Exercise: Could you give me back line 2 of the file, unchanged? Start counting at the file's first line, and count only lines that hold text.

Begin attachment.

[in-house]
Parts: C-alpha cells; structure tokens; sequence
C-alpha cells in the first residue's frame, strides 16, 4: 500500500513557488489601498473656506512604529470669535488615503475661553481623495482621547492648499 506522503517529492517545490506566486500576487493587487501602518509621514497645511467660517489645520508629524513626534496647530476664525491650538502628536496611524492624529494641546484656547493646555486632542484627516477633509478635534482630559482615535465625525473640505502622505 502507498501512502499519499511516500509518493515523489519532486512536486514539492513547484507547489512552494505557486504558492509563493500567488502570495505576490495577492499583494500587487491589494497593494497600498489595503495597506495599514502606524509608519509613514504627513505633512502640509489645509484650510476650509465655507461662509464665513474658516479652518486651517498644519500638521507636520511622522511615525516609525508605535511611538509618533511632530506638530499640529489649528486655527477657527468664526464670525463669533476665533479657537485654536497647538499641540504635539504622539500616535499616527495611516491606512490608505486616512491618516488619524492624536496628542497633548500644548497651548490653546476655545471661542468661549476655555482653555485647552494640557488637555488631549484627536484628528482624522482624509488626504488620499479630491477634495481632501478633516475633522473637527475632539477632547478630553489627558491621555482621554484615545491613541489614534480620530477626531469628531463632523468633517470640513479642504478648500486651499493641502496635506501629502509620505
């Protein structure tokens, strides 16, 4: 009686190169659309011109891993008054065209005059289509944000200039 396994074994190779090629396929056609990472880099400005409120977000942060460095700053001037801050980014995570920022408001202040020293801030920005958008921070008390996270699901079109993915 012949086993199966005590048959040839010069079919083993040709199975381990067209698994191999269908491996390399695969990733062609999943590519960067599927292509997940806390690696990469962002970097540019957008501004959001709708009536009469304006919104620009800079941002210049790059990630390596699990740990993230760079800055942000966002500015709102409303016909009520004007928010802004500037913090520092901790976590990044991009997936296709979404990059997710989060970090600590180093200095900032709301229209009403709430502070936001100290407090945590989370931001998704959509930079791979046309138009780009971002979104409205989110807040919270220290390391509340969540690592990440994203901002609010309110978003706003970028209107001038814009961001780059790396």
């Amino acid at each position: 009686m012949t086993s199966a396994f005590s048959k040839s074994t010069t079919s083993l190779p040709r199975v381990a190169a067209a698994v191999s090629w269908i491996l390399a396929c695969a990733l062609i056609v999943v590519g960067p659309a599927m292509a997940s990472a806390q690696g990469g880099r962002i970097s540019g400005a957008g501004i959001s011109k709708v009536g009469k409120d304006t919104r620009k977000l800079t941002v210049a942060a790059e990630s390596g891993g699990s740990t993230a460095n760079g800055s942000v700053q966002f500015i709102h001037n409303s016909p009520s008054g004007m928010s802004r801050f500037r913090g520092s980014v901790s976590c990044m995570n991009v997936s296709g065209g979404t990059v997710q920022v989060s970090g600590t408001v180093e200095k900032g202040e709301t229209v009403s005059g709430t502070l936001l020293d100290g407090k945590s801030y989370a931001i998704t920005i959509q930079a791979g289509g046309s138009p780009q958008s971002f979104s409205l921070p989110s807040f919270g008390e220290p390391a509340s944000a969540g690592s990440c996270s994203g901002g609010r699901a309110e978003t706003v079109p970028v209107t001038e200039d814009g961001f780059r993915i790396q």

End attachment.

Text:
Parts: C-alpha cells; structure tokens; sequence